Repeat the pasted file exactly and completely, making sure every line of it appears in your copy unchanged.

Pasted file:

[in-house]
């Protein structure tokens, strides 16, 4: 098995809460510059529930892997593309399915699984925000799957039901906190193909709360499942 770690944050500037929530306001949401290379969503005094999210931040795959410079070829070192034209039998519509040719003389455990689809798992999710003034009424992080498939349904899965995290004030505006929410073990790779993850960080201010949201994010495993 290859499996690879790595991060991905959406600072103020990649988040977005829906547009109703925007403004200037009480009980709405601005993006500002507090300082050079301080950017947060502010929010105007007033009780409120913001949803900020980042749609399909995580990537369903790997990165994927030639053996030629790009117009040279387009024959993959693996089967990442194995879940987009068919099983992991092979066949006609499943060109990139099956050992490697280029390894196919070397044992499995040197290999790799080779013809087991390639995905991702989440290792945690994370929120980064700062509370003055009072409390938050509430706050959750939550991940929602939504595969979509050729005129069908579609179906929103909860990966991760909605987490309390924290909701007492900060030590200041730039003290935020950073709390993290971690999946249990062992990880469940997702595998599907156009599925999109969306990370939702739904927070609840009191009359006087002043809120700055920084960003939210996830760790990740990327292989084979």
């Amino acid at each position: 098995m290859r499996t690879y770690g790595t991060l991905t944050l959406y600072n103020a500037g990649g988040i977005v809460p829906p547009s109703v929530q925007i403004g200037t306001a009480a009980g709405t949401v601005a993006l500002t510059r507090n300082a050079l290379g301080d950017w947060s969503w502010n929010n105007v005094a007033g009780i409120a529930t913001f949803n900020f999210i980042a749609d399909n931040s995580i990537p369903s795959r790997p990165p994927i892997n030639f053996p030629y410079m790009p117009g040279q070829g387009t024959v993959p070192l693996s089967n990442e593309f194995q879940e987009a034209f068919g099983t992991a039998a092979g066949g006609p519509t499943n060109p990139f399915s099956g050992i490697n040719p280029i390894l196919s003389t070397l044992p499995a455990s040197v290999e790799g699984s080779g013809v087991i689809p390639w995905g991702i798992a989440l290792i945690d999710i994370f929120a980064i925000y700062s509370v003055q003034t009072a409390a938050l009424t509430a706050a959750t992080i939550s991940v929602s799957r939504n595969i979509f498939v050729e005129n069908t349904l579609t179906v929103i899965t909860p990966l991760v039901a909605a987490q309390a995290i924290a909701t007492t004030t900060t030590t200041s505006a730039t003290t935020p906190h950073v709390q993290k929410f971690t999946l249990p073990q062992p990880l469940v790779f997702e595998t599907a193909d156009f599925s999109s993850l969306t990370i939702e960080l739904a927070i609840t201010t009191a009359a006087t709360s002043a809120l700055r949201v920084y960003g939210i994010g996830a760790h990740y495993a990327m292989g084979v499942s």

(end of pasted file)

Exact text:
[in-house]
């Protein structure tokens, strides 16, 4: 098995809460510059529930892997593309399915699984925000799957039901906190193909709360499942 770690944050500037929530306001949401290379969503005094999210931040795959410079070829070192034209039998519509040719003389455990689809798992999710003034009424992080498939349904899965995290004030505006929410073990790779993850960080201010949201994010495993 290859499996690879790595991060991905959406600072103020990649988040977005829906547009109703925007403004200037009480009980709405601005993006500002507090300082050079301080950017947060502010929010105007007033009780409120913001949803900020980042749609399909995580990537369903790997990165994927030639053996030629790009117009040279387009024959993959693996089967990442194995879940987009068919099983992991092979066949006609499943060109990139099956050992490697280029390894196919070397044992499995040197290999790799080779013809087991390639995905991702989440290792945690994370929120980064700062509370003055009072409390938050509430706050959750939550991940929602939504595969979509050729005129069908579609179906929103909860990966991760909605987490309390924290909701007492900060030590200041730039003290935020950073709390993290971690999946249990062992990880469940997702595998599907156009599925999109969306990370939702739904927070609840009191009359006087002043809120700055920084960003939210996830760790990740990327292989084979």
């Amino acid at each position: 098995m290859r499996t690879y770690g790595t991060l991905t944050l959406y600072n103020a500037g990649g988040i977005v809460p829906p547009s109703v929530q925007i403004g200037t306001a009480a009980g709405t949401v601005a993006l500002t510059r507090n300082a050079l290379g301080d950017w947060s969503w502010n929010n105007v005094a007033g009780i409120a529930t913001f949803n900020f999210i980042a749609d399909n931040s995580i990537p369903s795959r790997p990165p994927i892997n030639f053996p030629y410079m790009p117009g040279q070829g387009t024959v993959p070192l693996s089967n990442e593309f194995q879940e987009a034209f068919g099983t992991a039998a092979g066949g006609p519509t499943n060109p990139f399915s099956g050992i490697n040719p280029i390894l196919s003389t070397l044992p499995a455990s040197v290999e790799g699984s080779g013809v087991i689809p390639w995905g991702i798992a989440l290792i945690d999710i994370f929120a980064i925000y700062s509370v003055q003034t009072a409390a938050l009424t509430a706050a959750t992080i939550s991940v929602s799957r939504n595969i979509f498939v050729e005129n069908t349904l579609t179906v929103i899965t909860p990966l991760v039901a909605a987490q309390a995290i924290a909701t007492t004030t900060t030590t200041s505006a730039t003290t935020p906190h950073v709390q993290k929410f971690t999946l249990p073990q062992p990880l469940v790779f997702e595998t599907a193909d156009f599925s999109s993850l969306t990370i939702e960080l739904a927070i609840t201010t009191a009359a006087t709360s002043a809120l700055r949201v920084y960003g939210i994010g996830a760790h990740y495993a990327m292989g084979v499942s």